Start by assessing the company’s finances and see where you can alter fixed costs into variable costs (e.g. a monthly debit order altered to a pay-per-use system). In doing this the company will have freedom to control its expenses flexibly as the situation fluctuates.
Finally, Famous Brands needs to innovate. As problems arise for your business, the same will happen for the consumers. A mutually beneficial situation would be reaching out to the consumer to gauge what possible situations they might face, and you can start to look for solutions that will still keep your products and services open to them but it won’t be impossible for them to support the business. Find export opportunities by exploring foreign markets, the weakness of the ran may potentially be an advantage. This strategy could link to the Decision Tree Problem Solving Technique as it lays out all possible options and then weighs the consequences and chance-event outcomes as well as costs.
In order for Famous Brands Limited to ensure customer loyalty through this era of informational awakening, they will have the build a strong brand and promote healthy living instead of cheaper options. The company will need to provide a healthy alternative for all ingredients, remaining reasonable, to show their customers that they care about their well-being. This will build a strong consumer relationship with the business and most likely guarantee loyalty from the consumers.
Famous Brands Limited can also offer educational programs to assist in the education of poorer people that do not have access to information regarding healthier lifestyle choices or how to access healthier food options at affordable prices. This strategy relates to branding as in implementing it, it is building the image of the business and creating a strong brand that consumers will trust and retailers will most likely favour before a weaker brand.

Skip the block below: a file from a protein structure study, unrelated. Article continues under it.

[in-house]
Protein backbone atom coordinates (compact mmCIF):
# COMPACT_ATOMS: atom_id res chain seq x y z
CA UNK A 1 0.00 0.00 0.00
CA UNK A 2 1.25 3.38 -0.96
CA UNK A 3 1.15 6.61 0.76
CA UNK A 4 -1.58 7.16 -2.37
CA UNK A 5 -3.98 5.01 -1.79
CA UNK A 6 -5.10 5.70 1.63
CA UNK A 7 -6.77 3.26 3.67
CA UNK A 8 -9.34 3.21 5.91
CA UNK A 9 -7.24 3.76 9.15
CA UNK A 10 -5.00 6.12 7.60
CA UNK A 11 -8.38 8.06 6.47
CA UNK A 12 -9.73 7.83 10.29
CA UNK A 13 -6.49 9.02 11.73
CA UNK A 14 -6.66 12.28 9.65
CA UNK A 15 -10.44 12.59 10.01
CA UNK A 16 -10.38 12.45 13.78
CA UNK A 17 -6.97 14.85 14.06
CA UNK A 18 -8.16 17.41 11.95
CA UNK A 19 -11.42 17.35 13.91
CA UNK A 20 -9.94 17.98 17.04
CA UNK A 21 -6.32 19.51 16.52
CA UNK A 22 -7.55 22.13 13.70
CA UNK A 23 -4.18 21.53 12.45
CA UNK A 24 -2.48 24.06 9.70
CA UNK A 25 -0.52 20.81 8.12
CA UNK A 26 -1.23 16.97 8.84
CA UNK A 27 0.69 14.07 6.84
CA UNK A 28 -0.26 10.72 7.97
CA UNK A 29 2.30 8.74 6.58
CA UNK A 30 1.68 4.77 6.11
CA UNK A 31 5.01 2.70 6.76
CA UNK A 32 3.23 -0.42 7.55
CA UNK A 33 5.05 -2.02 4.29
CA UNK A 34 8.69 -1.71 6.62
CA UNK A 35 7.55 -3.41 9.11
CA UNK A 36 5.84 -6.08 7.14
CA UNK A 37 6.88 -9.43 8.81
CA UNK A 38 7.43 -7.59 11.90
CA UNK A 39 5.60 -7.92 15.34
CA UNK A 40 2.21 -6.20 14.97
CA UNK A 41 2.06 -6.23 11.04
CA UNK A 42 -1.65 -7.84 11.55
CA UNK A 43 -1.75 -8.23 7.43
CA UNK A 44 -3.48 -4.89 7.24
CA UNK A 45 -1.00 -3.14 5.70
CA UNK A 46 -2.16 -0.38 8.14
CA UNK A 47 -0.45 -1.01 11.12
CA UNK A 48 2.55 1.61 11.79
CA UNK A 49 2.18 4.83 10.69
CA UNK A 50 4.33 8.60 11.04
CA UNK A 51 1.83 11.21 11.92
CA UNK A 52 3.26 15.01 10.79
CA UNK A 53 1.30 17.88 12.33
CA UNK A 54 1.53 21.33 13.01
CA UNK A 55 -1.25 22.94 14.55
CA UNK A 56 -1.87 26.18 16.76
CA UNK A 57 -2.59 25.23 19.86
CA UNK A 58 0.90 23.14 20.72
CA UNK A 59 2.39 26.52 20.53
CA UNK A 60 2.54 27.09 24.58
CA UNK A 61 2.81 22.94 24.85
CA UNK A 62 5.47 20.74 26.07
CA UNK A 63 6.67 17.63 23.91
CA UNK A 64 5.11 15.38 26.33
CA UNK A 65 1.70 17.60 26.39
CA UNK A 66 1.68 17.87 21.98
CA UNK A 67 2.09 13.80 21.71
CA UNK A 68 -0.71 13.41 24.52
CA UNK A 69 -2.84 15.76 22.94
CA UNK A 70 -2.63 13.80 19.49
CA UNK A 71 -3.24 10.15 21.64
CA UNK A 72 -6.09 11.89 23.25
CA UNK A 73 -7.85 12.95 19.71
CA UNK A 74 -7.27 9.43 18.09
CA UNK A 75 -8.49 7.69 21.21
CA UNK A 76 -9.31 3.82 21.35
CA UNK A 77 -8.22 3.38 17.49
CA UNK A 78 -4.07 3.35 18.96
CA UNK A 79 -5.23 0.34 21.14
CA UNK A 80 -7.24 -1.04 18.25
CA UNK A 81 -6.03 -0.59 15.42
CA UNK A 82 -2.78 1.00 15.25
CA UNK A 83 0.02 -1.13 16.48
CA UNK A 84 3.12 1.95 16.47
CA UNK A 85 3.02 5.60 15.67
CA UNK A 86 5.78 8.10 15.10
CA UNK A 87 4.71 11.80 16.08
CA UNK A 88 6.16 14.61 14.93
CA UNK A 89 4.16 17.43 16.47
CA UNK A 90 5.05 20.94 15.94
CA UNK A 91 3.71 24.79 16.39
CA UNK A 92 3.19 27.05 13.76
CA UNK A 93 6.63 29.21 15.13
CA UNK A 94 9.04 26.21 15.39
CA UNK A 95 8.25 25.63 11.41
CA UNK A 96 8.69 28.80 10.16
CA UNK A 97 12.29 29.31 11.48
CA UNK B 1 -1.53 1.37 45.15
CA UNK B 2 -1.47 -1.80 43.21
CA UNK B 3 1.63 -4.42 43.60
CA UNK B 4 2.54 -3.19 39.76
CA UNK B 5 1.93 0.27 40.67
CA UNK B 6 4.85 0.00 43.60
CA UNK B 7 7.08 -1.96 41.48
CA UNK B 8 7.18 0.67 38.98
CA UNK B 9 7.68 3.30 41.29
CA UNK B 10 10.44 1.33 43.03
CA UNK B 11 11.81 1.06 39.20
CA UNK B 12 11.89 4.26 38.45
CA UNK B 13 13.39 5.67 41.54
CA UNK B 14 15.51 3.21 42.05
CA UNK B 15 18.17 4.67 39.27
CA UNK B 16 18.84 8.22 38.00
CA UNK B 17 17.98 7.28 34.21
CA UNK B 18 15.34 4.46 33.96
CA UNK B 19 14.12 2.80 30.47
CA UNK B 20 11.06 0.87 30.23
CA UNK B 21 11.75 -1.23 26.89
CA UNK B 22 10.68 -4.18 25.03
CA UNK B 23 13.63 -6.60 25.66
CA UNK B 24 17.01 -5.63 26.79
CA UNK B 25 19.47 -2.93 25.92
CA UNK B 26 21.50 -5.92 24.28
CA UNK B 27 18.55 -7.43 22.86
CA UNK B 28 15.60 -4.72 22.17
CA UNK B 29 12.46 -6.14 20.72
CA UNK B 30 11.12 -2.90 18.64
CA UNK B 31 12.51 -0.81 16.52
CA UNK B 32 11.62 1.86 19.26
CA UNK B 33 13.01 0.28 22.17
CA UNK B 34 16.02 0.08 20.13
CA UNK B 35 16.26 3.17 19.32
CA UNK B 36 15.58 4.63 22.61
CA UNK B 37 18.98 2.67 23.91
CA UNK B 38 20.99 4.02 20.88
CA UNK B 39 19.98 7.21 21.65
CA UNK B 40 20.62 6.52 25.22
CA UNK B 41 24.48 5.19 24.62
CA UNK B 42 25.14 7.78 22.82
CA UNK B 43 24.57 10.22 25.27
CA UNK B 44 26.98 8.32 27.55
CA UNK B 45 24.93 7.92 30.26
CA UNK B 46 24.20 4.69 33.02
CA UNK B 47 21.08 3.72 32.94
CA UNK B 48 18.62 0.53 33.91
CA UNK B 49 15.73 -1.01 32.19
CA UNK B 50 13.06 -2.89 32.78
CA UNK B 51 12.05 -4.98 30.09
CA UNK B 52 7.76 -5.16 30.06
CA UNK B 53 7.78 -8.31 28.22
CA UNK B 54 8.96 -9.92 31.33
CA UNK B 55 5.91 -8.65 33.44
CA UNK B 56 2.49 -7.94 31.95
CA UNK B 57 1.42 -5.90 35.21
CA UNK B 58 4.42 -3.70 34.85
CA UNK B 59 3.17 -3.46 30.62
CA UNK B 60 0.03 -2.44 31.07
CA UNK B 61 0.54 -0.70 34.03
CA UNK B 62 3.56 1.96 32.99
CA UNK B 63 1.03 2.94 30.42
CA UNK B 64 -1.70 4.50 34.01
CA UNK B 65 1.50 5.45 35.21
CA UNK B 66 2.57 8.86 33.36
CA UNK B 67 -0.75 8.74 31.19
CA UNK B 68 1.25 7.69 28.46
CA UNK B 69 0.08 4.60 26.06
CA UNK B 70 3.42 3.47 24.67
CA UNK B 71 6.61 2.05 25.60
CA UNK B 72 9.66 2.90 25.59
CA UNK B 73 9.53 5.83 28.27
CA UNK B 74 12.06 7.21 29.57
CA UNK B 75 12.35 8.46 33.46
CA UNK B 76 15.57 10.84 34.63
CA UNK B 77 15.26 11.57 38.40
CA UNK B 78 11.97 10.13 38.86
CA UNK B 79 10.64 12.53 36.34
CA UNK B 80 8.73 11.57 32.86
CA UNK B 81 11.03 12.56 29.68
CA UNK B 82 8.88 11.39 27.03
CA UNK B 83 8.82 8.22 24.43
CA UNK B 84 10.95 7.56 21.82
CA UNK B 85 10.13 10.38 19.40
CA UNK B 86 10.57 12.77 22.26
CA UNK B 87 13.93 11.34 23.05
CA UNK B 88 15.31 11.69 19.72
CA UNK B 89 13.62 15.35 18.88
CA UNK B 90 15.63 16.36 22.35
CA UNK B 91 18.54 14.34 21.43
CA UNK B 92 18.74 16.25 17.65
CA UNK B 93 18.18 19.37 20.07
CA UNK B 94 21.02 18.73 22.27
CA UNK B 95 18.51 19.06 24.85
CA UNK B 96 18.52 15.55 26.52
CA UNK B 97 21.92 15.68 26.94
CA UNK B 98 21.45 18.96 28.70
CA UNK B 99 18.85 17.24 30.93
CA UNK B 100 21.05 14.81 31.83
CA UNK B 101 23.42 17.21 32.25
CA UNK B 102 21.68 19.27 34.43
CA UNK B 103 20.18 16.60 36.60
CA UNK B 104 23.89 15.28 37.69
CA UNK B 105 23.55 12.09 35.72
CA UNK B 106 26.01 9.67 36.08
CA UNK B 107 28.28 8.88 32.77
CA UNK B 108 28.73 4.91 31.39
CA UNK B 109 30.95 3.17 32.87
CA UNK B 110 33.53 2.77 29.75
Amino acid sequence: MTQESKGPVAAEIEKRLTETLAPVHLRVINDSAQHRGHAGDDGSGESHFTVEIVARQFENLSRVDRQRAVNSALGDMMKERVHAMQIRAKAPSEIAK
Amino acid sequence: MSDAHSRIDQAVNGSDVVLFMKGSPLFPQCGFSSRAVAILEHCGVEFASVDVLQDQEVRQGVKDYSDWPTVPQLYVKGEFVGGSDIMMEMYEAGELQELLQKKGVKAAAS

In this business analysis of Famous Brands Limited I have investigated current social and economic issues and recommended specific strategies for the company the overcome potential challenges introduced by these current affairs, specifically challenges introduced by the obesity epidemic that Famous Brands Limited should pay critical attention to for the sake of the growth of the business. This report should act as a detailed guideline in order the ensure the business reaches the goals set in place for the future and makes a positive impact in the community in reach it is situated in.
- En.wikipedia.org. (2018). Famous Brands. [online] Available at: https://en.wikipedia.org/wiki/Famous_Brands [Accessed 20 Feb. 2018].
- Famous Brands. (2018). The Home of SA’s most Famous Brands | Famous Brands. [online] Available at: https://famousbrands.co.za/ [Accessed 20 Feb. 2018].
- En.wikipedia.org. (2018). PEST analysis. [online] Available at: https://en.wikipedia.org/wiki/PEST_analysis [Accessed 24 Feb. 2018].
- Phitidis, P. (2018). Building a business to survive and thrive in a Junk Status economy - Aurik Business Accelerator. [online] Aurik.co.za. Available at: https://www.aurik.co.za/blog-news/158-building-a-business-to-survive-and-thrive-in-a-junk-status-economy [Accessed 25 Feb. 2018].
- Mail Online. (2018). Pacific islands see soaring obesity rates after adopting Western diets. [online] Available at: http://www.dailymail.co.uk/health/article-2920219/How-fat-country-nations-highest-obesity-rates-new-maps-surprise-you.html [Accessed 27 Feb. 2018].
- Tasteholdings.co.za. (2018). Taste Holdings | Fast Food Brands in South Africa. [online] Available at: http://www.tasteholdings.co.za/brand-fast-food-franchises.php [Accessed 27 Feb. 2018]. 4